DENVER – On Friday, the Great Outdoors Colorado (GOCO) Board awarded $4,943,751 million in grants to seven critical land conservation projects across the state, permanently conserving 8,591 acres of land.
GOCO’s open space grant program funds private and public land conservation projects that give outdoor recreationists a place to play (or simply enjoy the view), protect wildlife habitat, safeguard the state’s water supply and watersheds, and sustain local agriculture.
This round of GOCO-funded open space projects will leverage $11.3 million in matching funds, with landowners donating more than $8.2 million of their land’s value to ensure its protection from development.
Funded projects will protect approximately 21.2 miles of rivers and streams, provide public recreation access on 7,565 acres in seven counties, preserve significant senior water rights, and conserve 7,363 acres of habitat for 14 rare and imperiled species.
Funded projects are as follows:
Alamosa Riparian Park Fee Acquisition, $695,000 grant to Western Rivers Conservancy (WRC)
The City of Alamosa, in partnership with WRC, will acquire 206 acres of land along a 1.5-mile stretch of the Upper Rio Grande River, which will help meet community demand for more outdoor trails and recreation opportunities. The property includes 170 acres of narrowleaf cottonwood riverside woodlands, which provide habitat for rare species and are recognized by the Colorado Natural Heritage Program as a priority conservation area.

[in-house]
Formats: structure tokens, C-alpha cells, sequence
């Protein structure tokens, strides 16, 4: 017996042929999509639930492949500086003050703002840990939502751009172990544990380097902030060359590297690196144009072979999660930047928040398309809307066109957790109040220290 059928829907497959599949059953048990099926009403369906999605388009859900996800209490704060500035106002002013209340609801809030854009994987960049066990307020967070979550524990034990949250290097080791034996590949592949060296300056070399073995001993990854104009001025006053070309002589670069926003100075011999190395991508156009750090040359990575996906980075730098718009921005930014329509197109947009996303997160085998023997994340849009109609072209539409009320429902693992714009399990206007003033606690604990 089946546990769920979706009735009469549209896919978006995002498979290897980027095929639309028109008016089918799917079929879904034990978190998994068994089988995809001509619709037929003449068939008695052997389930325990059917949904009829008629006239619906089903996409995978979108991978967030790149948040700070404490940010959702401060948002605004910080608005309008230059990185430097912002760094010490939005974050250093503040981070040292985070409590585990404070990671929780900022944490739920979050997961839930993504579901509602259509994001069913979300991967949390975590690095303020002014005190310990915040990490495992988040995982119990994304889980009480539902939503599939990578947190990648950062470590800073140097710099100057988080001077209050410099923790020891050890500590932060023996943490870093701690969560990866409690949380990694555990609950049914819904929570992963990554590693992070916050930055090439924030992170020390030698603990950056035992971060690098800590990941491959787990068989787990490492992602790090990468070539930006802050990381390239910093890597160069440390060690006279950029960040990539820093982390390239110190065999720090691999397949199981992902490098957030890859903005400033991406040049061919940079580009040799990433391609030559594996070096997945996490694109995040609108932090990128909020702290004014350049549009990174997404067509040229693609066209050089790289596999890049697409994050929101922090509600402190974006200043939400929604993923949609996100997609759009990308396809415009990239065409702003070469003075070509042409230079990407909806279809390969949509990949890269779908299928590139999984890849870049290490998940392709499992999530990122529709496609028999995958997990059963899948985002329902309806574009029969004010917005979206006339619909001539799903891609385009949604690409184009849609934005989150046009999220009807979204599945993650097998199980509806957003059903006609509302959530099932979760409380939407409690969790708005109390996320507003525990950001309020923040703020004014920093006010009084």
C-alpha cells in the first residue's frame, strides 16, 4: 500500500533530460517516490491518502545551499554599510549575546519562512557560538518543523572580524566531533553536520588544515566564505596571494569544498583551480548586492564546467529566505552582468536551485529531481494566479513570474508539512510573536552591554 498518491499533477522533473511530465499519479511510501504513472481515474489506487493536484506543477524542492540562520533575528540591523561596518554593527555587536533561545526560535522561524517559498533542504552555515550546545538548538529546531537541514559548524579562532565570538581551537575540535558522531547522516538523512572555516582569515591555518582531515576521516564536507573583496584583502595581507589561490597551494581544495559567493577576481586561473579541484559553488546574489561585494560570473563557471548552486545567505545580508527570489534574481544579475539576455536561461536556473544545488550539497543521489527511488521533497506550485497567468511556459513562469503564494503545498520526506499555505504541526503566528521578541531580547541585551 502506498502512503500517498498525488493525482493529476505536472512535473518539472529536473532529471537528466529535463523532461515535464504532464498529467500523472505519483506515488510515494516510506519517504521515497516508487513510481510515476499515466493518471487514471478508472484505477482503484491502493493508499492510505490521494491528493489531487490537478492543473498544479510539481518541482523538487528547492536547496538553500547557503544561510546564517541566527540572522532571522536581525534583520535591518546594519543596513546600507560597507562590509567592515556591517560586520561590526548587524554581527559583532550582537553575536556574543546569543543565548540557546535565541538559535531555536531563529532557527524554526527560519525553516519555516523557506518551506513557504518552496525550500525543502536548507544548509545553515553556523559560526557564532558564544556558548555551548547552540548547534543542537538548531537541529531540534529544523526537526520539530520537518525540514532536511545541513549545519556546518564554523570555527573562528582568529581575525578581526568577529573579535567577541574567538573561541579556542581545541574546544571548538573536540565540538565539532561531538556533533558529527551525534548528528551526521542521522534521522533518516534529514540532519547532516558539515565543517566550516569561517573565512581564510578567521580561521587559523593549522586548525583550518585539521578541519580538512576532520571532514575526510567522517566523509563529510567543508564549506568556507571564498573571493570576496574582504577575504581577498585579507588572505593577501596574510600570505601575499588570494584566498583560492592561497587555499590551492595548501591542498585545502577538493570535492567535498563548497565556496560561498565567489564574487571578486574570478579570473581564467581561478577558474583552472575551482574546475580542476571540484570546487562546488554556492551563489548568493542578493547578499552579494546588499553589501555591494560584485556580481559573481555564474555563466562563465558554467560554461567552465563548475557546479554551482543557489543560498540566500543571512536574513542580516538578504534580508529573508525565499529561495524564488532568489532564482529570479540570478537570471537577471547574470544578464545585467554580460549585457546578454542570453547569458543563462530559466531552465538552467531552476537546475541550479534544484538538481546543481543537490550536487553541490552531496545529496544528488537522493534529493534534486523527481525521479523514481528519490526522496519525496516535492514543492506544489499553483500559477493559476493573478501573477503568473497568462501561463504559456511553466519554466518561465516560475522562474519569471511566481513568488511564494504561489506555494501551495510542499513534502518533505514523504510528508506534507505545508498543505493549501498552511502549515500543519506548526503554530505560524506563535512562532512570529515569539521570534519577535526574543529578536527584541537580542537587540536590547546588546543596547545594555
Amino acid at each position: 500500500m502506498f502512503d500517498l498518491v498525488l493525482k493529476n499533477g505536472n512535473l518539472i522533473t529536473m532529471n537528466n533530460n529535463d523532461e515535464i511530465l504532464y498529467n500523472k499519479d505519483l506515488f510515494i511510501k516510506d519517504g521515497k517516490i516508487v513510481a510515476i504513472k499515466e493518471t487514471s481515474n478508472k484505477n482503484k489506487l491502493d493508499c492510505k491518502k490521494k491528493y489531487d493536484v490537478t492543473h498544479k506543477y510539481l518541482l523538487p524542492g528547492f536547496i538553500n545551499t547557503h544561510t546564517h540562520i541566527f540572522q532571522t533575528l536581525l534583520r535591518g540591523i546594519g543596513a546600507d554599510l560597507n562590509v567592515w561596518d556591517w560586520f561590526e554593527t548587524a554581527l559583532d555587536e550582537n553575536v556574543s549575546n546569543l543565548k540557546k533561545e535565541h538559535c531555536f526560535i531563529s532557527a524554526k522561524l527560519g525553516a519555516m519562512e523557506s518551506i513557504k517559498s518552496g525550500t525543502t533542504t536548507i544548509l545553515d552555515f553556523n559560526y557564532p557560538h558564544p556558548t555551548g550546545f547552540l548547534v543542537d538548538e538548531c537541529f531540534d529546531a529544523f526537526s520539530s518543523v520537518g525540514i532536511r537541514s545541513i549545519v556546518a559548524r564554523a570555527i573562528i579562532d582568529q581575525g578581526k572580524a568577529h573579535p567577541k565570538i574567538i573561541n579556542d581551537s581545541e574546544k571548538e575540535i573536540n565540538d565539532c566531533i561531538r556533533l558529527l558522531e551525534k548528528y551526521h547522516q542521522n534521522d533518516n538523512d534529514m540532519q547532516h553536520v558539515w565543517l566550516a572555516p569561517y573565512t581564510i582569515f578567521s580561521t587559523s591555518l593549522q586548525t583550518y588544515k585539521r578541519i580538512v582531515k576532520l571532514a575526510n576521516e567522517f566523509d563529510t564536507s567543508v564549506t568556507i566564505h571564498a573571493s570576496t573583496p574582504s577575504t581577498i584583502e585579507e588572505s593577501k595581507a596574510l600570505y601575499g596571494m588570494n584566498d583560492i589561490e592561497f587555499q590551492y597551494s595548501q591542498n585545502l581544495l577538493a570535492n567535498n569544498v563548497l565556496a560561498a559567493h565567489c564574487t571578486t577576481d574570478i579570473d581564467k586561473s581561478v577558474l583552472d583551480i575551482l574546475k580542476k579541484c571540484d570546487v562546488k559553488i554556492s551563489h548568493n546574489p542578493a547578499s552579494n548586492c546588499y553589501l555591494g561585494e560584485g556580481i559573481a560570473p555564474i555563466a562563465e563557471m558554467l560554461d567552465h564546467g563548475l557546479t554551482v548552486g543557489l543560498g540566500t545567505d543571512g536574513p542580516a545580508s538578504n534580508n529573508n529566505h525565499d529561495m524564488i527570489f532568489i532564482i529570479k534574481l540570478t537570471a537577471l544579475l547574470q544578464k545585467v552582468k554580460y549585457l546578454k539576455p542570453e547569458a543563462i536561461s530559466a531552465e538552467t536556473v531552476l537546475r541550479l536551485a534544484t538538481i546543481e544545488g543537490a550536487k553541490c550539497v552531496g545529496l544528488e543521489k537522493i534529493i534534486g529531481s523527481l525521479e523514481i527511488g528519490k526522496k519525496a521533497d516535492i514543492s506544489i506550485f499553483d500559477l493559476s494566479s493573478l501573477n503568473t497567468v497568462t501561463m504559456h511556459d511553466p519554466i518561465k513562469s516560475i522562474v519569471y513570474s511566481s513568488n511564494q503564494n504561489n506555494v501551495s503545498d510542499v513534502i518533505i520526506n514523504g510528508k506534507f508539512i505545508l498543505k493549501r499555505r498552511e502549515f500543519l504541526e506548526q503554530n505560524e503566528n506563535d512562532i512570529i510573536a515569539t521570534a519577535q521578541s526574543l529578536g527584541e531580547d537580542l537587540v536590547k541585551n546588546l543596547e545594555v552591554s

Acequia Conservation Initiative-Protecting Colorado’s Oldest Agricultural Communities Phase II, $612,702 grant to Colorado Open Lands (COL)
As part of its second phase of the Acequia Conservation Initiative in the San Luis Valley, COL will permanently protect four properties, covering roughly 1,190 acres, and their acequias, which are communal irrigation canals and ditches that predate Colorado’s statehood. In addition, the easements will protect three miles of the Rio Culebra, which provides important habitat for rare and endangered species, including the Rio Grande cutthroat trout, the Southwestern willow flycatcher, and the bald eagle.
Conservation Easement in Chaffee County, $650,000 grant to The Trust for Public Land (TPL)
TPL will place a conservation easement on 408 acres of a working cattle ranch and its water rights, protecting them in perpetuity. Protecting the property, which includes 2.5 miles of streams and 98 acres of wetlands, will add to an existing corridor of conservation easements and public land, safeguarding an important migratory corridor for wildlife and preventing subdivision and habitat fragmentation. It will also help sustain a viable agricultural operation into the future and contribute to the health of the Arkansas River Watershed. The ranch is part of the scenic foreground for many of the 12 “14ers” found in Chaffee County, viewable from the Collegiate Peaks Scenic and Historic Byway.
Welborn Ranch, $555,000 grant to Douglas Land Conservancy